Reds right-hander Johnny Cueto has enjoyed great success this season with his reworked delivery, registering a superb 2.31 ERA across 156 innings.
But that might be where his numbers finish up.
John Fay of the Cincinnati Enquirer reports that the 25-year-old right-hander had to be removed from Wednesday’s game against the Cubs after suffering a strained right lat in the middle of the fourth inning.
Cueto wound up throwing 3 2/3 scoreless frames, fanning two Cubs batters while scattering three hits.
A strained lat muscle is not a major injury and Cueto seemed to be in good spirits as he was exiting the field, but he’s likely to need over 10 days of recovery time and the regular season schedule wraps up this year on September 28 — exactly two weeks from tonight.
The Reds, currently 14 1/2 games back of the Brewers in the National League Central and 12 1/2 games back of the Braves in the Wild Card, have nothing to gain from rushing Cueto back. And they won’t rush him back.
Free agent right-hander Trevor Cahill reportedly has a one-year deal in place with the Athletics, according to MLB.com’s Jane Lee. The exact terms have yet to be disclosed, and as the agreement is still pending a physical, it has not been formally announced by the club.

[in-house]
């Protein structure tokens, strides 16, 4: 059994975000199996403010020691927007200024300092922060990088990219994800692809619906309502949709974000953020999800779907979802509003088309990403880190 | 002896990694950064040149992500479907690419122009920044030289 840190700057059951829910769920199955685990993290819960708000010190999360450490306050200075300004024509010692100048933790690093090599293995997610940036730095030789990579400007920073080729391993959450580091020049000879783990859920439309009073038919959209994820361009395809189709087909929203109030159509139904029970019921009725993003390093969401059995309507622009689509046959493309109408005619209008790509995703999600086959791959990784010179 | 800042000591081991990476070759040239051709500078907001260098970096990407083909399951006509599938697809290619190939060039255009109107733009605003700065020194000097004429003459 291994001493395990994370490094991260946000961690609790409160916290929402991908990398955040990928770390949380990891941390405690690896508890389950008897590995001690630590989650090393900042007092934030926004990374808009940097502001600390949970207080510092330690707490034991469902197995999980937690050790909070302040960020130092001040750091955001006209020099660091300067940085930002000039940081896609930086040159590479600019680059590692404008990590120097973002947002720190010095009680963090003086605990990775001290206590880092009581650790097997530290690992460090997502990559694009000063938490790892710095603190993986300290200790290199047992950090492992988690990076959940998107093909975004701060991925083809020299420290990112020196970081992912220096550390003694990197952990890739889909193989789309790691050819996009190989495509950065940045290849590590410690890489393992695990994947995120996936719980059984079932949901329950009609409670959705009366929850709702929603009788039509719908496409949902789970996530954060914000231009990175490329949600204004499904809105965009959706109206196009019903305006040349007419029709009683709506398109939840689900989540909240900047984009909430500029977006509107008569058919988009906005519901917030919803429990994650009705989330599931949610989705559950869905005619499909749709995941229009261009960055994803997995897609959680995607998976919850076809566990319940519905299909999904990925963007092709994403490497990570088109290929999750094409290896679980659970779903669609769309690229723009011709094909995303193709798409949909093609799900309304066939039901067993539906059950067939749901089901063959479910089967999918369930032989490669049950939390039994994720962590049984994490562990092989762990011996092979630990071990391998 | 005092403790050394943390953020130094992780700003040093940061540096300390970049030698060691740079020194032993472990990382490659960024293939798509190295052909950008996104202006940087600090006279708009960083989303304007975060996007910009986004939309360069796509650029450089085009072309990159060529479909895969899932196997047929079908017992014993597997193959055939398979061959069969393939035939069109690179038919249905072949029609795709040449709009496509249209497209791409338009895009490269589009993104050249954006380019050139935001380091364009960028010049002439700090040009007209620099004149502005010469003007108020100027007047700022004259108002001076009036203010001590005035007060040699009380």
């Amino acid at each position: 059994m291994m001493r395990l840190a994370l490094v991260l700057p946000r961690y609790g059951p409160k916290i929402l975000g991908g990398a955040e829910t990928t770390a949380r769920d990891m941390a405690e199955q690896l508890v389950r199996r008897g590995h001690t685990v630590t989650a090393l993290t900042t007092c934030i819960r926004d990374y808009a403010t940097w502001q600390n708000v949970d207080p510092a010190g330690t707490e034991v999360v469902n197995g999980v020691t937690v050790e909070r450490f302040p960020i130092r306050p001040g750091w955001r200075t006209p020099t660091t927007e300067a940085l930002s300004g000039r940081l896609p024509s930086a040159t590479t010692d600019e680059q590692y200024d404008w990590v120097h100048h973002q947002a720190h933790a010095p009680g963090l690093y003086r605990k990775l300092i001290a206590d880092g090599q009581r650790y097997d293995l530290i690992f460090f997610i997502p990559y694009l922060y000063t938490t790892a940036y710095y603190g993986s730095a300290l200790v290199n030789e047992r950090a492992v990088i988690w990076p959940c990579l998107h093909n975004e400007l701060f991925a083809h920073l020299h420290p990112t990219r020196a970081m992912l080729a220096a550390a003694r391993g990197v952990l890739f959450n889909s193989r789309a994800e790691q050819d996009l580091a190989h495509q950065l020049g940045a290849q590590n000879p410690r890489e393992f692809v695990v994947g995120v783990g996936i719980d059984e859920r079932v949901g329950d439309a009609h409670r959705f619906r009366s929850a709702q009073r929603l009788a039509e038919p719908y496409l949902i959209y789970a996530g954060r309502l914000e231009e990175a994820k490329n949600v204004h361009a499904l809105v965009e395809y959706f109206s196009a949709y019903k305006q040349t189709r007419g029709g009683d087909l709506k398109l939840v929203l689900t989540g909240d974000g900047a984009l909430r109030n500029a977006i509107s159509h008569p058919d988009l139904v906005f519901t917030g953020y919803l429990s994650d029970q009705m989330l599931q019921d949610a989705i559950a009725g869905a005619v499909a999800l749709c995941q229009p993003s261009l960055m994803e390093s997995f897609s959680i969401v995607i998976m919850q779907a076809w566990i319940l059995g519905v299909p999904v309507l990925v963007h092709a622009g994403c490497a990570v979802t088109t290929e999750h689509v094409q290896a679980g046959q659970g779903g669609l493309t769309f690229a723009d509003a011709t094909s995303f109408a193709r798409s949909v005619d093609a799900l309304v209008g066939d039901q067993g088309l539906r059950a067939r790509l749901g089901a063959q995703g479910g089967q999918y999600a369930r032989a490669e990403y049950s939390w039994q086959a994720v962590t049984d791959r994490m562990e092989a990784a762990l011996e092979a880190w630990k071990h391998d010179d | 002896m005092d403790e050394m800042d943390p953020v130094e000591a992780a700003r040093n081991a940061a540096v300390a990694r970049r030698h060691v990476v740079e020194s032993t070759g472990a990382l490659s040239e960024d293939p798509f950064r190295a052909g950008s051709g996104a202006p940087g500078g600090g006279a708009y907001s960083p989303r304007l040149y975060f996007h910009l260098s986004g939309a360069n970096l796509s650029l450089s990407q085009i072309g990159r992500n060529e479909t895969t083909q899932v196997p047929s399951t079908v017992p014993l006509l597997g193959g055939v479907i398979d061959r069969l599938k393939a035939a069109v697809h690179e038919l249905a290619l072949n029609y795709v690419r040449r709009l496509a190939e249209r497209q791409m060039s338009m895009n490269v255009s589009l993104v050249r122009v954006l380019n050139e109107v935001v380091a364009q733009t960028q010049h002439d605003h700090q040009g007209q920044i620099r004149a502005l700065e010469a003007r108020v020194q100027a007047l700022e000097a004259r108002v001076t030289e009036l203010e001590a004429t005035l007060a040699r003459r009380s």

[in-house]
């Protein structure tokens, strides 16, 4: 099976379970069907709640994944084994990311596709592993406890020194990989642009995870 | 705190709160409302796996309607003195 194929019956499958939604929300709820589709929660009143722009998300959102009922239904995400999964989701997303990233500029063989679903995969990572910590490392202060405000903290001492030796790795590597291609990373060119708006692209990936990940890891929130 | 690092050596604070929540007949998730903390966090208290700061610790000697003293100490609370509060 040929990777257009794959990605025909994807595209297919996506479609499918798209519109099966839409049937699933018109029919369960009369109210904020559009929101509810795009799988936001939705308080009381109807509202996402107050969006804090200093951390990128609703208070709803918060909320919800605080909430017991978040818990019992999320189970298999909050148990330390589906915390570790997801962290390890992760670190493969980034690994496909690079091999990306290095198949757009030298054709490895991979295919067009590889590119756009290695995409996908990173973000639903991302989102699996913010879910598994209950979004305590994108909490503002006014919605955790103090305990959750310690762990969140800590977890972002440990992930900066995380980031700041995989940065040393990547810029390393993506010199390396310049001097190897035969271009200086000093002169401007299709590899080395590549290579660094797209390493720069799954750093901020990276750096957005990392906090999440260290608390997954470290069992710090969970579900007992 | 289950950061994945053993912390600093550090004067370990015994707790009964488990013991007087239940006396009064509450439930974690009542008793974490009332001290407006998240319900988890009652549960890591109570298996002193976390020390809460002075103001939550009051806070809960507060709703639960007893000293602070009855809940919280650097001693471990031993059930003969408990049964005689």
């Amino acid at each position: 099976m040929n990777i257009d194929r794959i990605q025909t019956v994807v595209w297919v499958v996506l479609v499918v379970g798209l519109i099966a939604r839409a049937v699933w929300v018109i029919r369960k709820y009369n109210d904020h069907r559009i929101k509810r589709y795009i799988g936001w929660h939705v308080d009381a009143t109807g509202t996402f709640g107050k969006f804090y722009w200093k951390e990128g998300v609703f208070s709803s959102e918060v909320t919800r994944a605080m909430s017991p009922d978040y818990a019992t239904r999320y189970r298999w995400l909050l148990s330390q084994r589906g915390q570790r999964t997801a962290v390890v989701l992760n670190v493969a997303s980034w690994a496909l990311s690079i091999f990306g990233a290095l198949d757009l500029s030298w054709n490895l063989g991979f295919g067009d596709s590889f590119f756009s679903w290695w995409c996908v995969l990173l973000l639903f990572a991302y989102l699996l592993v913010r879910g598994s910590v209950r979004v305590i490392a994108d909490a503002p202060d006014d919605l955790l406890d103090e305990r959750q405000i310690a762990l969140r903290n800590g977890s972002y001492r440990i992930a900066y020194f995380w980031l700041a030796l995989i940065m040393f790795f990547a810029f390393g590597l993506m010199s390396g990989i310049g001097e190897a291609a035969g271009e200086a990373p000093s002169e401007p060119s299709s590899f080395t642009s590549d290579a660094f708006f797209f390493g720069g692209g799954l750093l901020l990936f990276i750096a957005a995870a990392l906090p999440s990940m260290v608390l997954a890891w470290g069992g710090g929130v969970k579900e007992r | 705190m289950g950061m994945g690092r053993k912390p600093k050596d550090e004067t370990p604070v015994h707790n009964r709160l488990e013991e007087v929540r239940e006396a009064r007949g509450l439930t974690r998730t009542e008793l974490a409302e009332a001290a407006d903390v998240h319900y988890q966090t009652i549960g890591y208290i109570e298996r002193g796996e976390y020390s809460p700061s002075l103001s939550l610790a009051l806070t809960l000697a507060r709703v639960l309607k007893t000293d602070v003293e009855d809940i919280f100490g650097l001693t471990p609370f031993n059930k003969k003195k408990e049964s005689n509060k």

Cahill, 30, is coming off of a decent, albeit underwhelming year with the Padres and Royals. He kicked off the 2017 season with a 4-3 record in 11 starts for the Padres, then split his time between the rotation and bullpen after a midseason trade to the Royals. By the end of the year, the righty led the league with 16 wild pitches and had racked up a 4.93 ERA, 4.8 BB/9 and 9.3 SO/9 in 84 innings for the two teams.
The A’s found themselves in desperate need of rotation depth this week after Jharel Cotton announced he’d miss the 2018 season to undergo Tommy John surgery. Right now, the team is considering some combination of Andrew Triggs, Daniel Gossett, Daniel Mengden and Paul Blackburn for the back end of the rotation — a mix that seems unlikely to change in the last two weeks before Opening Day, as Lee points out that Cahill won’t be ready to shoulder a full workload by then. Instead, he’s expected to begin the year in the bullpen and work his way up to a starting role, where the A’s hope he’ll replicate the All-Star numbers he produced with them back in 2010.